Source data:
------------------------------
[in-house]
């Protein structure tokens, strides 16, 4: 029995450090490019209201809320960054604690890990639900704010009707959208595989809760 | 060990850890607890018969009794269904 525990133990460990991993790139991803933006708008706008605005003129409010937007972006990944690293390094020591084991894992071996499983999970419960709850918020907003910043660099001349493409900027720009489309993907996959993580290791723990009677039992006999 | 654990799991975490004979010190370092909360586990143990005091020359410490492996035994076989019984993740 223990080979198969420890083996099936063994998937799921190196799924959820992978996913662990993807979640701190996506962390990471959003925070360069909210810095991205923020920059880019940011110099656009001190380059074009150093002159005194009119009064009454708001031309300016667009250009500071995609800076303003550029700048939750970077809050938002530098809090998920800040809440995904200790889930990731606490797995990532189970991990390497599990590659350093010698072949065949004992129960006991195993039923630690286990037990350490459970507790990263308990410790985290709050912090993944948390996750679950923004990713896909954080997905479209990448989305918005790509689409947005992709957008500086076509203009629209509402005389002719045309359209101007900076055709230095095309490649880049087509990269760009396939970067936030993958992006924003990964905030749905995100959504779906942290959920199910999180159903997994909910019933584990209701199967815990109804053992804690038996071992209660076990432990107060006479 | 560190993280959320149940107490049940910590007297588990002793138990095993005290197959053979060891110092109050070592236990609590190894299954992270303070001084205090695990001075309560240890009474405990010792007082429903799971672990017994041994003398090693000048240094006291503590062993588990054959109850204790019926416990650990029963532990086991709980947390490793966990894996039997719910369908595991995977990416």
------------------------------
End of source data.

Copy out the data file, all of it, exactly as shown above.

[in-house]
């Protein structure tokens, strides 16, 4: 029995450090490019209201809320960054604690890990639900704010009707959208595989809760 | 060990850890607890018969009794269904 525990133990460990991993790139991803933006708008706008605005003129409010937007972006990944690293390094020591084991894992071996499983999970419960709850918020907003910043660099001349493409900027720009489309993907996959993580290791723990009677039992006999 | 654990799991975490004979010190370092909360586990143990005091020359410490492996035994076989019984993740 223990080979198969420890083996099936063994998937799921190196799924959820992978996913662990993807979640701190996506962390990471959003925070360069909210810095991205923020920059880019940011110099656009001190380059074009150093002159005194009119009064009454708001031309300016667009250009500071995609800076303003550029700048939750970077809050938002530098809090998920800040809440995904200790889930990731606490797995990532189970991990390497599990590659350093010698072949065949004992129960006991195993039923630690286990037990350490459970507790990263308990410790985290709050912090993944948390996750679950923004990713896909954080997905479209990448989305918005790509689409947005992709957008500086076509203009629209509402005389002719045309359209101007900076055709230095095309490649880049087509990269760009396939970067936030993958992006924003990964905030749905995100959504779906942290959920199910999180159903997994909910019933584990209701199967815990109804053992804690038996071992209660076990432990107060006479 | 560190993280959320149940107490049940910590007297588990002793138990095993005290197959053979060891110092109050070592236990609590190894299954992270303070001084205090695990001075309560240890009474405990010792007082429903799971672990017994041994003398090693000048240094006291503590062993588990054959109850204790019926416990650990029963532990086991709980947390490793966990894996039997719910369908595991995977990416």